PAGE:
Draft genomes of the species Annulohypoxylon stygium, Aspergillus mulundensis, Berkeleyomyces basicola (syn. Thielaviopsis basicola), Ceratocystis smalleyi, two Cercospora beticola strains, Coleophoma cylindrospora, Fusarium fracticaudum, Phialophora cf. hyalina and Morchella septimelata are presented. Both mating types (MAT1-1 and MAT1-2) of Cercospora beticola are included. Two strains of Coleophoma cylindrospora that produce sulfated homotyrosine echinocandin variants, FR209602, FR220897 and FR220899 are presented. The sequencing of Aspergillus mulundensis, Coleophoma cylindrospora and Phialophora cf. hyalina has enabled mapping of the gene clusters encoding the chemical diversity from the echinocandin pathways, providing data that reveals the complexity of secondary metabolism in these different species. Overall…

Read More »

Sunday, September 22, 2019

Co-culture of soil biofilm isolates enables the discovery of novel antibiotics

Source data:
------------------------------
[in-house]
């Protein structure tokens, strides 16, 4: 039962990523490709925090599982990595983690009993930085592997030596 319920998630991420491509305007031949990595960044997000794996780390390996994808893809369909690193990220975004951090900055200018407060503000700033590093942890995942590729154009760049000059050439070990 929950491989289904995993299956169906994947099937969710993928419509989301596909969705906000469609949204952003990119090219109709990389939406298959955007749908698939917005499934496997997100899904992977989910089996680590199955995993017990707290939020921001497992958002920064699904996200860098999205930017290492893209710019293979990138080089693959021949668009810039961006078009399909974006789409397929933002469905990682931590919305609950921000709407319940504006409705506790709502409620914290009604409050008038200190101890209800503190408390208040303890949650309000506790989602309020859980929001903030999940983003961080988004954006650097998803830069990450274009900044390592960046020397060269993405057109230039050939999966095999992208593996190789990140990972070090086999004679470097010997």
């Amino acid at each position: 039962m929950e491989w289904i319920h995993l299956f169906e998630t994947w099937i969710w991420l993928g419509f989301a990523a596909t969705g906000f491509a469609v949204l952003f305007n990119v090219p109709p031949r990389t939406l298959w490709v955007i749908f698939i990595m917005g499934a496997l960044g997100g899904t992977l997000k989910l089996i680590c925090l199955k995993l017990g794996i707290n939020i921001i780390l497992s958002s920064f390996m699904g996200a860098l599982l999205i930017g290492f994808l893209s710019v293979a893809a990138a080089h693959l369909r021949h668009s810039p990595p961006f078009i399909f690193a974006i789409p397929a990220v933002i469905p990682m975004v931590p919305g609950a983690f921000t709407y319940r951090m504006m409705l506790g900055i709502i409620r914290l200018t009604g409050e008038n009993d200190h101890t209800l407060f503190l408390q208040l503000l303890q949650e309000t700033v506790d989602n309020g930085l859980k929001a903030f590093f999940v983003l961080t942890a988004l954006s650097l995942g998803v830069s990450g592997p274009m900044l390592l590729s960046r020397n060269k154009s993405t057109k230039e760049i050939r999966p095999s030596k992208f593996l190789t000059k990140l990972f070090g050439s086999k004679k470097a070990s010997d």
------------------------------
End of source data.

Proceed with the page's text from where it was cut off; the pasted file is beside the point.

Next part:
Bacterial natural products (NPs) are considered to be a promising source of drug discovery. However, the biosynthesis gene clusters (BGCs) of NP are not often expressed, making it difficult to identify them. Recently, the study of biofilm community showed bacteria may gain competitive advantages by the secretion of antibiotics, implying a possible way to screen antibiotic by evaluating the social behavior of bacteria. In this study, we have described an efficient workflow for novel antibiotic discovery by employing the bacterial social interaction strategy with biofilm cultivation, co-culture, transcriptomic and genomic methods. We showed that a biofilm dominant species, i.e. Pseudomonas…

Read More »

1 2

Subscribe for blog updates:

Archives